If we may speculate on the origins of these infernal stories—that is, consider the sociological and psychological reasons these myths take the forms they do—those left without burial were understood to be deprived of prestige and identity: “All the kings of the nations lie in glory, each in his own tomb; but you are cast out, away from your grave, like loathsome carrion” (Isaiah 14:18-19). Rather than protected, mourned, and honored6 as valued members of the community—incorporated into the memory and continuing character of the ethne—they were subjected to the humiliation of desecration by exposure, animals,7 and fire. In such cases, without a proper tomb, the living were unable to commune with their dead and sustain them with offerings: “Jezebel’s body will be like dung on the ground.. so that no one can say ‘This is Jezebel'” as one prophet gleefully puts it (2 Kings 9:37). In the end, the memory of such persons could be purged from the community, their natural connections with their people, with their ancestors, and with their identity in life forever severed. As with the act of storytelling, burial (and indeed non-burial) functioned as a form of propaganda—as a way by which communities exerted control over the reputation (or even knowledge) of the dead.8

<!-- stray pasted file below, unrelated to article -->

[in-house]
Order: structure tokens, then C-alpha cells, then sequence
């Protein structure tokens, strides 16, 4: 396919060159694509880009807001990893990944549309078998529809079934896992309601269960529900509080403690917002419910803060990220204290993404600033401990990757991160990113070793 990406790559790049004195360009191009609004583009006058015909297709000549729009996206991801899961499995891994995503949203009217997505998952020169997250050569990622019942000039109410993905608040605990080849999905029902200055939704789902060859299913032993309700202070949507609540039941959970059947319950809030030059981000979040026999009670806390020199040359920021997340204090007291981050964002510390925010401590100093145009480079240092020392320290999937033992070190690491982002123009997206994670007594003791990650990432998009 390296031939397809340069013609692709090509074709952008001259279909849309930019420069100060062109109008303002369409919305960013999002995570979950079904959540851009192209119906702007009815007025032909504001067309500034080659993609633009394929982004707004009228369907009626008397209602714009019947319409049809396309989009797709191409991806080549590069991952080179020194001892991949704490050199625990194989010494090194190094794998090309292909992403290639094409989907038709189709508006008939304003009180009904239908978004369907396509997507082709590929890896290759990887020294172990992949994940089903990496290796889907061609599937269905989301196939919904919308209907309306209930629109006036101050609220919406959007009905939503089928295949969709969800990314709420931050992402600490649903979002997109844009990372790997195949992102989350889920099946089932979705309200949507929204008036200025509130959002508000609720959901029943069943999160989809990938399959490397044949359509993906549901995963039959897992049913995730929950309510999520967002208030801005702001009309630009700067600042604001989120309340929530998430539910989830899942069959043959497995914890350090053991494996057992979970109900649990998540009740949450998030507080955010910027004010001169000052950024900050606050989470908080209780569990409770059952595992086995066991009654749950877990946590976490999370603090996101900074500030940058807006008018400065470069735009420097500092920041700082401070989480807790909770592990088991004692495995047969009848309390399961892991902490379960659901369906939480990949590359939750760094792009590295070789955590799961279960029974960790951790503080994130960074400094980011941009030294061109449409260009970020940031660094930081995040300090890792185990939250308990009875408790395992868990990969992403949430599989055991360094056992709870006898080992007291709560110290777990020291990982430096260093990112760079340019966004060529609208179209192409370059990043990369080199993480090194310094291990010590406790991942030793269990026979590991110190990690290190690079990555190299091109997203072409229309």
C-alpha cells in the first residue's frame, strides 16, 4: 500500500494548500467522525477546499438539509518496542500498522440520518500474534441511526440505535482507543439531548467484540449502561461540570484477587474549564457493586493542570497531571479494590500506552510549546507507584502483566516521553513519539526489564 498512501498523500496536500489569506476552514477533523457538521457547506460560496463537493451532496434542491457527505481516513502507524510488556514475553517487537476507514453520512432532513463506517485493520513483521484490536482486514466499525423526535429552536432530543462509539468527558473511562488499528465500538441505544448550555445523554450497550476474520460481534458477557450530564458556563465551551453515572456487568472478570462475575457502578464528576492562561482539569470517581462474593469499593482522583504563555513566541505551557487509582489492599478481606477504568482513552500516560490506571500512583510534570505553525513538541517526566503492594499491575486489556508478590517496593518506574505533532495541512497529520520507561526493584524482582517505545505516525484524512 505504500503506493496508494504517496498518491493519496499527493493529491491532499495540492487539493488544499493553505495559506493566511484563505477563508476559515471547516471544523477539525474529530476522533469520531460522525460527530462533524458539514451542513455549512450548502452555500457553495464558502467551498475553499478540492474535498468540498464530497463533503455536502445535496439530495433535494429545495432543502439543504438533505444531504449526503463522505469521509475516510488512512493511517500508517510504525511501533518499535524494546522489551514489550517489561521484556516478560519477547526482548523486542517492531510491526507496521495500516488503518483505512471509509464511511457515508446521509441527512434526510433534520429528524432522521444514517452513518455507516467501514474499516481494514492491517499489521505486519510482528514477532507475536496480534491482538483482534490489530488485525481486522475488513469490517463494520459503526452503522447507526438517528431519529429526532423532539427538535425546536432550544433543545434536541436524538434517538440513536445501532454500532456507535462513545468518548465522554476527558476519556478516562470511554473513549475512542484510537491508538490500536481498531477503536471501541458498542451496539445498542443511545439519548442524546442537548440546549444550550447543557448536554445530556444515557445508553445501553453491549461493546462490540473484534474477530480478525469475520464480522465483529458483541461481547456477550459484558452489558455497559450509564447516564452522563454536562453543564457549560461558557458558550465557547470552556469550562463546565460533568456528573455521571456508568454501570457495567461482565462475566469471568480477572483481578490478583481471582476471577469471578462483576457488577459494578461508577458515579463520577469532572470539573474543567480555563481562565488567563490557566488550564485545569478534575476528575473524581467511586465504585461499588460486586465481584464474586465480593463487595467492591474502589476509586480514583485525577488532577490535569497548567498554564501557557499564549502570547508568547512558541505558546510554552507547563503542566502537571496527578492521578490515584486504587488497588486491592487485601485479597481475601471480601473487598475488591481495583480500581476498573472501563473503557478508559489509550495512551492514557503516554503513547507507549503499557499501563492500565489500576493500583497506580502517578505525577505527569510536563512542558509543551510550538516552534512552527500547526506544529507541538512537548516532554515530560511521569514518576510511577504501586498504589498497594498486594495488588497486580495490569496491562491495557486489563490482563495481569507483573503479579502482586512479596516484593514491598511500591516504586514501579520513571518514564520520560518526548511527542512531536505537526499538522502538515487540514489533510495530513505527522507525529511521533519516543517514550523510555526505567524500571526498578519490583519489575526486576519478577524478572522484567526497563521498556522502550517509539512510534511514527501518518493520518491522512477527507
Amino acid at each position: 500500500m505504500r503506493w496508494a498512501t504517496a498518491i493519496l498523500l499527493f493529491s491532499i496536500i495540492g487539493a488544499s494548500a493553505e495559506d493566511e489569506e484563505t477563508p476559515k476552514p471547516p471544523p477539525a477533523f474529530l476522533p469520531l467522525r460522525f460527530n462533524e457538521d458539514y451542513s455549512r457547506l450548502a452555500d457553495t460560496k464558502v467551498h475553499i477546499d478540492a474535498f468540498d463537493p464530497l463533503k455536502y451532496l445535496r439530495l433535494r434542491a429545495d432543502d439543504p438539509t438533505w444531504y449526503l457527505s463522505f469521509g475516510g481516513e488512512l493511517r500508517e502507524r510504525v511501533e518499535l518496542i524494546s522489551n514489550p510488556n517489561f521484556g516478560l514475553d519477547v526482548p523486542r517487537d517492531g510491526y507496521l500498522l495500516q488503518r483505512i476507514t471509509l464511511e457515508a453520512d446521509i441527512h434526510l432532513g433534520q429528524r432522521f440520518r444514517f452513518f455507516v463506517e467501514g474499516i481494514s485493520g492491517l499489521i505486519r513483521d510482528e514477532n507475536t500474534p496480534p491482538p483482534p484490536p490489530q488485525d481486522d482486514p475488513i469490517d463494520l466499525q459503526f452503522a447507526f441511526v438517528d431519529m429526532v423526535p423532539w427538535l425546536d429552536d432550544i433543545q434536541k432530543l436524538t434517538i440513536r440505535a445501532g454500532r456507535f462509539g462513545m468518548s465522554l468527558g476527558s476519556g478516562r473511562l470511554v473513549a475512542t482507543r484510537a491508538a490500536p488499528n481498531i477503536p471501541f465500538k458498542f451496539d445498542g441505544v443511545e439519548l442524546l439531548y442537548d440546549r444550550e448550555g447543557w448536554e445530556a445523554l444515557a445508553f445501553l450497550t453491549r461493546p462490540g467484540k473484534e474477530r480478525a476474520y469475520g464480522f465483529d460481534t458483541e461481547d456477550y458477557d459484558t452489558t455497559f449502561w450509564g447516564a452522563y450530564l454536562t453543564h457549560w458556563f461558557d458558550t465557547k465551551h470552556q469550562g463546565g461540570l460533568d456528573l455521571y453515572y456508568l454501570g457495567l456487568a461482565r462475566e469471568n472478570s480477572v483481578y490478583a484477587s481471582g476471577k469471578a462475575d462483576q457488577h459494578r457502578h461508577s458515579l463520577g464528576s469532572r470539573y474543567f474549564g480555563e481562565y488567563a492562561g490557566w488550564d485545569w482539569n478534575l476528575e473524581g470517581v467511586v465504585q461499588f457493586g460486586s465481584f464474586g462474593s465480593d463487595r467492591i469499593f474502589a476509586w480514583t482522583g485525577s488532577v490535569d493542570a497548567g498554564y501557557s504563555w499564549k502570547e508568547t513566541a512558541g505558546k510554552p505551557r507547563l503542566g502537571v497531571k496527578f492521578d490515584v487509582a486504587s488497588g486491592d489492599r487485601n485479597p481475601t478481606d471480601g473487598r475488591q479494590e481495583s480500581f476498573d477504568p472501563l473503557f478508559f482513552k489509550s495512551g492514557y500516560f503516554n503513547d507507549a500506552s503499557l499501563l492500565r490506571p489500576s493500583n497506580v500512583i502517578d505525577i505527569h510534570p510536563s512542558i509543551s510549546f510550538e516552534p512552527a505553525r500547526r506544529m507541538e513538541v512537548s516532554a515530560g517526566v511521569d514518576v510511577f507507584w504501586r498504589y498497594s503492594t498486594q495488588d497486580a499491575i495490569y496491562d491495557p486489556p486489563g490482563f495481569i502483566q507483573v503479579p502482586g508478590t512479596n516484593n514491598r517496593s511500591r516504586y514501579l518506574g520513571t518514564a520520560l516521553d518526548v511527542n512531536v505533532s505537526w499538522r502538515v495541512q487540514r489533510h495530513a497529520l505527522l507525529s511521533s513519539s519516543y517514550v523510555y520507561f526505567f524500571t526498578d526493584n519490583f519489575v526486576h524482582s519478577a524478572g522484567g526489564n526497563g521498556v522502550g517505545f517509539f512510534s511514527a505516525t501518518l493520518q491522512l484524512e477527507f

Turning back then to early Christian apocalyptic, imagining the bodily destruction of hostile pagans and Jews in these ways conveyed an important message. The enemies of the churches were staring down the abyss of historical annihilation. Deprived of a proper and honorable burial, the idolatrous age which harbored (in Christian perspective) compromised forms of Judaism, would not only perish from the earth, but be utterly forgotten. Pagan civilization itself would be devoured and incinerated, allowing Christians to build a new order upon a clean slate. Unable to enter the underworld, or unable to find rest and fraternity in it, the old world would suffer total futility, cut off from the community of the living and therefore unable to maintain the reciprocal relationship shared between the living and the dead. In transforming the political-religious reality in heaven and on the earth in accordance with Christian apocalyptic, the underworld and its relationship to the living would have to be undone as well (cf. Revelation 20:14).
1—So horrible, in fact, that ancients sometimes allowed for burial truces during war (cf. Iliad 7). Even though he massacres them, Odysseus allows the suitors to be given proper burial (Odyssey 24).